|Psychologists Honor Dr. Gregory Herek
|Davis, CA (December 12,
Gregory M. Herek, Ph.D., is the 1996 recipient
of the Early Career Award for Distinguished Contribution
to Psychology in the Public Interest, one of the highest
honors given by the American Psychological Association
Herek, a research psychologist at the University of California, Davis, is being recognized "for his impressive body of research, writing and professional service in the area of sexual minorities and for his impact on national debates on that subject," according to a story in the December (1996) Monitor, the APA's official newspaper.
"Herek's work has furthered our understanding of prejudice and discrimination related to sexual orientation in a variety of social and professional settings," according to the Monitor article. "In U.S. military policy, for example, Herek integrated a large body of behavioral and social research including his own empirical studies to construct a strong scientific argument against the military's ban on service by gay men and lesbians. Herek's work has also addressed violence and hate crimes and contributed to court challenges to antigay legislation and sodomy laws. His works on AIDS-related stigma are required reading on the syllabi of most courses on lesbian and gay studies. His application of psychological research seeks to assure that public policy decisions are informed by sound psychological science."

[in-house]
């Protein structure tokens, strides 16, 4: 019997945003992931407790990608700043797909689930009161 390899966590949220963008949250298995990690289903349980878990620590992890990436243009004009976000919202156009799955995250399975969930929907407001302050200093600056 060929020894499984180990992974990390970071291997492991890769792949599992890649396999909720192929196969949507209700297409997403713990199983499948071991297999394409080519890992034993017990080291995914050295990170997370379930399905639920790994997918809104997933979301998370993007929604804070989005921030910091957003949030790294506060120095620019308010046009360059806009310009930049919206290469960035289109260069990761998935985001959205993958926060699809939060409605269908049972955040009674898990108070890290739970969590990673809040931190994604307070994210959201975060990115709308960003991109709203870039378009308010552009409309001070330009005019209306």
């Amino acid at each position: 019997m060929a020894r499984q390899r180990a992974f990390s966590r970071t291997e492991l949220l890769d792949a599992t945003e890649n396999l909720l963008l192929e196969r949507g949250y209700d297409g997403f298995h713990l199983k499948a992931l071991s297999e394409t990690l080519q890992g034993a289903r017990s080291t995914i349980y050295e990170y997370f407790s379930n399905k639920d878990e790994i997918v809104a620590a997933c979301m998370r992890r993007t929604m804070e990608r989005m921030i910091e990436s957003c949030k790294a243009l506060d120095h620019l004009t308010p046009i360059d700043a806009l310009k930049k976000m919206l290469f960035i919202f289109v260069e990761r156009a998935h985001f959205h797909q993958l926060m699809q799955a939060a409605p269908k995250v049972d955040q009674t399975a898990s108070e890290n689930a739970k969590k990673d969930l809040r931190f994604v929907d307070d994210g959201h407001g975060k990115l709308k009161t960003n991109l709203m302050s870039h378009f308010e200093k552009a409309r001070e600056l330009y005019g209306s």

The Award for Distinguished Contribution to Psychology in the Public Interest is one of a handful given annually by the APA to recognize outstanding contributions in the areas of public policy, science, professional practice, and education. The 35 past recipients include Dr. Evelyn Hooker, whose groundbreaking research in the 1950s helped to disprove the widespread belief that homosexuality is inherently linked to mental illness.
Herek will receive the Award and an honorarium at the APA's 1997 national convention in Chicago, where he will also present an invited address.
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